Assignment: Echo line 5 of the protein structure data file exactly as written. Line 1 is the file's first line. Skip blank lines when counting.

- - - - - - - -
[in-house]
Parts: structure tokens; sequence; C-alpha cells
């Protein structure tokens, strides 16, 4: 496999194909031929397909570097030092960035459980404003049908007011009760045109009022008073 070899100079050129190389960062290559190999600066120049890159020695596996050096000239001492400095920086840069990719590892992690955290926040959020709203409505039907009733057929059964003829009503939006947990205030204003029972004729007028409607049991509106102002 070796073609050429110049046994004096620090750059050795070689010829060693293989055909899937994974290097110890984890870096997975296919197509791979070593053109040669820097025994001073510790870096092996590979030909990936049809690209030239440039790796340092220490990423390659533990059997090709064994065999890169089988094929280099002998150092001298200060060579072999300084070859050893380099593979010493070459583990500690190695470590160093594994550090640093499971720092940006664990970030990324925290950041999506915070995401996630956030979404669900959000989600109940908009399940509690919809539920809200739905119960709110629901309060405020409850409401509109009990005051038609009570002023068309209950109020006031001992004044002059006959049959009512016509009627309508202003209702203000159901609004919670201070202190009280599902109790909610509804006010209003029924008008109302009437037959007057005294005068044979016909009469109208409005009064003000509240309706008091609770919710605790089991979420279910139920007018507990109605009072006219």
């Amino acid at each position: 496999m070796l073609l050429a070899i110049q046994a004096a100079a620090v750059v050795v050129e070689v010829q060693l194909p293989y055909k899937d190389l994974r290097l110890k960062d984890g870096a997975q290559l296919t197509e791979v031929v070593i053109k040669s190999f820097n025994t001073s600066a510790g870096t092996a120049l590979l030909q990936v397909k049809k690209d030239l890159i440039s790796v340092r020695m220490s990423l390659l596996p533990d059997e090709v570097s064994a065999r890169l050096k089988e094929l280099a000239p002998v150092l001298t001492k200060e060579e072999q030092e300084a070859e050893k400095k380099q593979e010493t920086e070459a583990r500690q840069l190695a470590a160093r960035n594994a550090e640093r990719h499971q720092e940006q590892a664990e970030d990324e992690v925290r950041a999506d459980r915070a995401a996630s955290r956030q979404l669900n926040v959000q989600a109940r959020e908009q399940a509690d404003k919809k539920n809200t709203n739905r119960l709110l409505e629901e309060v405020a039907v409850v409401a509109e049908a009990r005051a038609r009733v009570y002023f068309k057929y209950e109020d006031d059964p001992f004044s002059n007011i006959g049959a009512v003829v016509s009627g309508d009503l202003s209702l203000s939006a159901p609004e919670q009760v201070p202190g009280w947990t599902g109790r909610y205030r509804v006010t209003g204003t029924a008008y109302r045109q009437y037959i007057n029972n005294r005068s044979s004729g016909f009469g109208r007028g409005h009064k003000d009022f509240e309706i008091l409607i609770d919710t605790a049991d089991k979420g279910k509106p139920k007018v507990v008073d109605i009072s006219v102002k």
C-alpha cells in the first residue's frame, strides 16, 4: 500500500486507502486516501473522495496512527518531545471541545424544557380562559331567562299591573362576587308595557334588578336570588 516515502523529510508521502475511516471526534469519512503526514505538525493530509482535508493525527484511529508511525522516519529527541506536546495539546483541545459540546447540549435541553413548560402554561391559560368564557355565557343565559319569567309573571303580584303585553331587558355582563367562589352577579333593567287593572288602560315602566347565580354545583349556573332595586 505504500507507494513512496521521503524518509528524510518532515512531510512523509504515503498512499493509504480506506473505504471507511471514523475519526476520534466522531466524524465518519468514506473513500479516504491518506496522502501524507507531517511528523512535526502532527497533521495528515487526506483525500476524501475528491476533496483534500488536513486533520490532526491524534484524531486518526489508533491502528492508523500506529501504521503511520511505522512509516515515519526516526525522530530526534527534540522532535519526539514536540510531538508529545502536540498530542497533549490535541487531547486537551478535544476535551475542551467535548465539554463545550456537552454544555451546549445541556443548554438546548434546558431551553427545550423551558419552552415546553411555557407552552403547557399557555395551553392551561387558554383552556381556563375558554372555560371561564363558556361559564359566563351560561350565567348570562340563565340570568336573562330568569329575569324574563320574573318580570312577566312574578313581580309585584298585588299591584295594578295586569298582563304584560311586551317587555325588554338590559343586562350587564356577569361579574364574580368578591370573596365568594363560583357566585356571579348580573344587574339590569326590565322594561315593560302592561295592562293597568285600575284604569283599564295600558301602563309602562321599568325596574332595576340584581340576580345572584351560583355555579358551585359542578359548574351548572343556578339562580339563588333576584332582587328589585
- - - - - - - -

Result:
C-alpha cells in the first residue's frame, strides 16, 4: 500500500486507502486516501473522495496512527518531545471541545424544557380562559331567562299591573362576587308595557334588578336570588 516515502523529510508521502475511516471526534469519512503526514505538525493530509482535508493525527484511529508511525522516519529527541506536546495539546483541545459540546447540549435541553413548560402554561391559560368564557355565557343565559319569567309573571303580584303585553331587558355582563367562589352577579333593567287593572288602560315602566347565580354545583349556573332595586 505504500507507494513512496521521503524518509528524510518532515512531510512523509504515503498512499493509504480506506473505504471507511471514523475519526476520534466522531466524524465518519468514506473513500479516504491518506496522502501524507507531517511528523512535526502532527497533521495528515487526506483525500476524501475528491476533496483534500488536513486533520490532526491524534484524531486518526489508533491502528492508523500506529501504521503511520511505522512509516515515519526516526525522530530526534527534540522532535519526539514536540510531538508529545502536540498530542497533549490535541487531547486537551478535544476535551475542551467535548465539554463545550456537552454544555451546549445541556443548554438546548434546558431551553427545550423551558419552552415546553411555557407552552403547557399557555395551553392551561387558554383552556381556563375558554372555560371561564363558556361559564359566563351560561350565567348570562340563565340570568336573562330568569329575569324574563320574573318580570312577566312574578313581580309585584298585588299591584295594578295586569298582563304584560311586551317587555325588554338590559343586562350587564356577569361579574364574580368578591370573596365568594363560583357566585356571579348580573344587574339590569326590565322594561315593560302592561295592562293597568285600575284604569283599564295600558301602563309602562321599568325596574332595576340584581340576580345572584351560583355555579358551585359542578359548574351548572343556578339562580339563588333576584332582587328589585